@DavePee Look, you don't know her or her ambitions. By age 6 she will be franchising it. Just let her walk her own path, man.
The Financial Times is reporting that Steve Jobs , my future husband, is in talks with the major music labels over a premium fee attached to Apple’s iPod/iPhone line that would allow customers access to an unlimited amount of music via the iTunes store.
No details of how exactly the deal would work are available yet as the negotiations are ongoing, but it is believed for iPhone users it would be a subscription based system, and for iPod owners it would be a flat fee on top of the cost of the iPod. There is also no word if this will be an optional system for future iPod purchases since some people may have no interest in accessing mass quantities of music on the Apple-owned store. Since the pricing model is being put into effect to fight against a similar one from Nokia, it is believed the premium could be as high as $80, but supposedly Mr. Jobs wants it to be more in the $20 range.
I have mixed feelings on the idea. On the one hand it may very well make music piracy a moot point for most people. Why go through the hassle of looking for just the right song on a pirate network when you can fire up iTunes and download a legal, high quality, correctly tagged file much easier? You’ve already paid for it when you purchased the iPod, might as well use it.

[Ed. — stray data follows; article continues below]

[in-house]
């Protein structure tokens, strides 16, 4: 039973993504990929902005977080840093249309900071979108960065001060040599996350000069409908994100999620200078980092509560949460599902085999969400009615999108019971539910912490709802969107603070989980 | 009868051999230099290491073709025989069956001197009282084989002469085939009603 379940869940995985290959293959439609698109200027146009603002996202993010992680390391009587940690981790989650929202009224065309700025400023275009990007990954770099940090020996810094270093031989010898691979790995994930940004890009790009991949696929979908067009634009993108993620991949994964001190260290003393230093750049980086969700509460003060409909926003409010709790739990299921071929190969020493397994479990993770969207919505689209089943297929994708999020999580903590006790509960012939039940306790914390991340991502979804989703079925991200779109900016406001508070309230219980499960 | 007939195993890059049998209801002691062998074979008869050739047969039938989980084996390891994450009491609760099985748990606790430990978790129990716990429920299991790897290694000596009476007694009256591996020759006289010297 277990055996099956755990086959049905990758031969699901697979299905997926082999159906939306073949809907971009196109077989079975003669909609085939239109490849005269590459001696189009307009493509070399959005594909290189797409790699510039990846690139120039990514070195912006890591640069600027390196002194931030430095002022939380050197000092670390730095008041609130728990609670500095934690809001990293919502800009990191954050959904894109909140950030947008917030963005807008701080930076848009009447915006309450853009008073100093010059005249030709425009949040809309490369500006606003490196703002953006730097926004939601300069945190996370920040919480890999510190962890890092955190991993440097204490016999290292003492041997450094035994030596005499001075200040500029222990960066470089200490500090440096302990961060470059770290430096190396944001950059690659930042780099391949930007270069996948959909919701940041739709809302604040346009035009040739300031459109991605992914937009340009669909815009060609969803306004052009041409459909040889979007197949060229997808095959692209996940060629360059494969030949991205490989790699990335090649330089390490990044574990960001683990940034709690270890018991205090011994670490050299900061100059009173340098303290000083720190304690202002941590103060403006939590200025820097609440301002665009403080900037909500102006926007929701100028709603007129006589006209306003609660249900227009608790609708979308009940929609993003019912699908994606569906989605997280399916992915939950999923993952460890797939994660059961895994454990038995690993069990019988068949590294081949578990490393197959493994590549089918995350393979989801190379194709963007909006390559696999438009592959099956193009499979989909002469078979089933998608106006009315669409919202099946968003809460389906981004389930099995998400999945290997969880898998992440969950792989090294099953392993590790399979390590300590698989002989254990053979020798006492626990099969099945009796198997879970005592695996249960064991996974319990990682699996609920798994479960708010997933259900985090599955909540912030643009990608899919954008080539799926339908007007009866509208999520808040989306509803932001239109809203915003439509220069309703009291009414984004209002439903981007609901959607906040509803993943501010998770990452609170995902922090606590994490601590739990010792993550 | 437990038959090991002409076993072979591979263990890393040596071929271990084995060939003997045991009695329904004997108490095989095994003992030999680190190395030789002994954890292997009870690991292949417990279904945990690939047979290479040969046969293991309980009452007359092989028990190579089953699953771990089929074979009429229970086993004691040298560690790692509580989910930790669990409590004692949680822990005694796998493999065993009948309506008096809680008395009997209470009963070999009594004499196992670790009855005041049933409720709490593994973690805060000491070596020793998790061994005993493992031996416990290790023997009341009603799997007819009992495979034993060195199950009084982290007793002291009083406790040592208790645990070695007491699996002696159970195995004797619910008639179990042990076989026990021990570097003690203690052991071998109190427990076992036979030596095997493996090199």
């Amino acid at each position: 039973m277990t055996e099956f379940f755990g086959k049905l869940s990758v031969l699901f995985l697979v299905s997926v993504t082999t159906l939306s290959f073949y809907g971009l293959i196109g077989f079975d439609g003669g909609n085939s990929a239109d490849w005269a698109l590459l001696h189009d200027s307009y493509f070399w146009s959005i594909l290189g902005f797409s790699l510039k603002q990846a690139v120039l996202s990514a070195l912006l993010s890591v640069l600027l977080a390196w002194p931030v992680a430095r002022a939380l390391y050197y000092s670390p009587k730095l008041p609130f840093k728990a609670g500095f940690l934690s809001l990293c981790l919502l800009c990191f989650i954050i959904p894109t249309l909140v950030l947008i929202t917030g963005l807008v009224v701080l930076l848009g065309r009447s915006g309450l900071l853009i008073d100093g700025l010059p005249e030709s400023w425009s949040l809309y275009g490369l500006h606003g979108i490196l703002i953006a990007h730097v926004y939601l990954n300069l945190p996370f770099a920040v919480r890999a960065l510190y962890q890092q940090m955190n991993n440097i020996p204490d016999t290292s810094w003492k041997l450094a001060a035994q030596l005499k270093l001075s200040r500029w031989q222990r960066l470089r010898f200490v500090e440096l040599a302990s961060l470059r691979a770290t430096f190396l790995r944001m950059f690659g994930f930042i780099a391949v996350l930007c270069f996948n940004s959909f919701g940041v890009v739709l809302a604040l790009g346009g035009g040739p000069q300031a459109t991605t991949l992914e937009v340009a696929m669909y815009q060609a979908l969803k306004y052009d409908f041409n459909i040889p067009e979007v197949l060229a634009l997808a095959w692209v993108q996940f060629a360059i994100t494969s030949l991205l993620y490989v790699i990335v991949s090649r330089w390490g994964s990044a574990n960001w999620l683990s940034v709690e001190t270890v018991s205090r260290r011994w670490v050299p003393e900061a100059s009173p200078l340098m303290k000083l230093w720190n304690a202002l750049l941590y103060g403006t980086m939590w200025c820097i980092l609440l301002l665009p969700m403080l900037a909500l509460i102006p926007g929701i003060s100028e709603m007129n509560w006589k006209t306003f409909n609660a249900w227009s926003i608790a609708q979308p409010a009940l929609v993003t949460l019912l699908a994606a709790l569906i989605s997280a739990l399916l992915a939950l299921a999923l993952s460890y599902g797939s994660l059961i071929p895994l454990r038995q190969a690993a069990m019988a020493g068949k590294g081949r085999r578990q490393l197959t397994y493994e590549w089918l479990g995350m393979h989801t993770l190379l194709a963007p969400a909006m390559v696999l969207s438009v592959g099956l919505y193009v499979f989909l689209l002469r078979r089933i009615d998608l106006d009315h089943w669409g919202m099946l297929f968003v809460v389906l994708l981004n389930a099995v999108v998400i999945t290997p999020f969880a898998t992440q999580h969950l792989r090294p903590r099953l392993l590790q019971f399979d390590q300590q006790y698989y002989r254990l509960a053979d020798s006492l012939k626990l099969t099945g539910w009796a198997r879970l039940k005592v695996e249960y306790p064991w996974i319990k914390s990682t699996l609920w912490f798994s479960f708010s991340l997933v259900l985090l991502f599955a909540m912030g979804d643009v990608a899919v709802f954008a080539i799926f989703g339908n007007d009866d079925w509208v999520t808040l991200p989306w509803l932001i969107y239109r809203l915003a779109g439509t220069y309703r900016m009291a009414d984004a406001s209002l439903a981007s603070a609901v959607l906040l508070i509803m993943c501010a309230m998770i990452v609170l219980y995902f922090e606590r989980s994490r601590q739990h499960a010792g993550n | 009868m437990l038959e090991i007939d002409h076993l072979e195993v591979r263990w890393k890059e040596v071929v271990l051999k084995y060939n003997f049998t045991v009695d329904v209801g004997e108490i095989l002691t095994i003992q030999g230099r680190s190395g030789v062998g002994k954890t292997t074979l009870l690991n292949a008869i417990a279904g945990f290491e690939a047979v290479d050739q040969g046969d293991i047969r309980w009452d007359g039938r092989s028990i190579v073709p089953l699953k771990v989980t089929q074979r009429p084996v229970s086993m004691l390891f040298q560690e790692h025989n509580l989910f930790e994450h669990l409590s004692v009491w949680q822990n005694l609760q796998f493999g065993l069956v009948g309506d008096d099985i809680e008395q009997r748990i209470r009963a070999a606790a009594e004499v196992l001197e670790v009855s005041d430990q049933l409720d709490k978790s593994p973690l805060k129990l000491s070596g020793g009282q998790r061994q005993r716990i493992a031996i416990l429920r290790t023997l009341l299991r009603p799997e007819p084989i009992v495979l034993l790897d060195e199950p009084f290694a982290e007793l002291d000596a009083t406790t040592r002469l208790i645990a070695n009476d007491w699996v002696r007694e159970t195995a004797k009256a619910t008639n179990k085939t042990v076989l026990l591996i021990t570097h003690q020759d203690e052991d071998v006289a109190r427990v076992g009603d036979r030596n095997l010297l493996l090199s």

On the flip side you’ll have to probably be saddled with Digital Rights Management (DRM), but that’s to be expected in a situation such as this. If you paid the fee to Apple, then it makes sense the music would be locked to their device. I still wouldn’t be thrilled by the idea, but it is a bit more understandable than doing it just to do it.
What would this do to the portable music player market though? True, Apple already owns the lion’s share of the market, but this will lock people to their products even harder. Why buy a Zune when an iPod gives you so much more? And you would also then be locked to that product for life so that you could continue to play the music you just downloaded. I am sure this would thrill Microsoft CEO, Steve Ballmer, to no end since he would no longer be able to say that “the most common format of music on an iPod is â€™stolenâ€™.”
This is an extremely exciting idea on the surface, but some of the details worry me until we hear more about it: How long will your access be good for? Will you have to renew your license? Do you actually get to keep the music, or is it “on loan” to you? What will be the DRM limitations? Yes, this very well could stem piracy, but knowing the music industry, and their love of screwing over the consumer, they’re going to have to go a long way to make me trust this deal, if it even happens.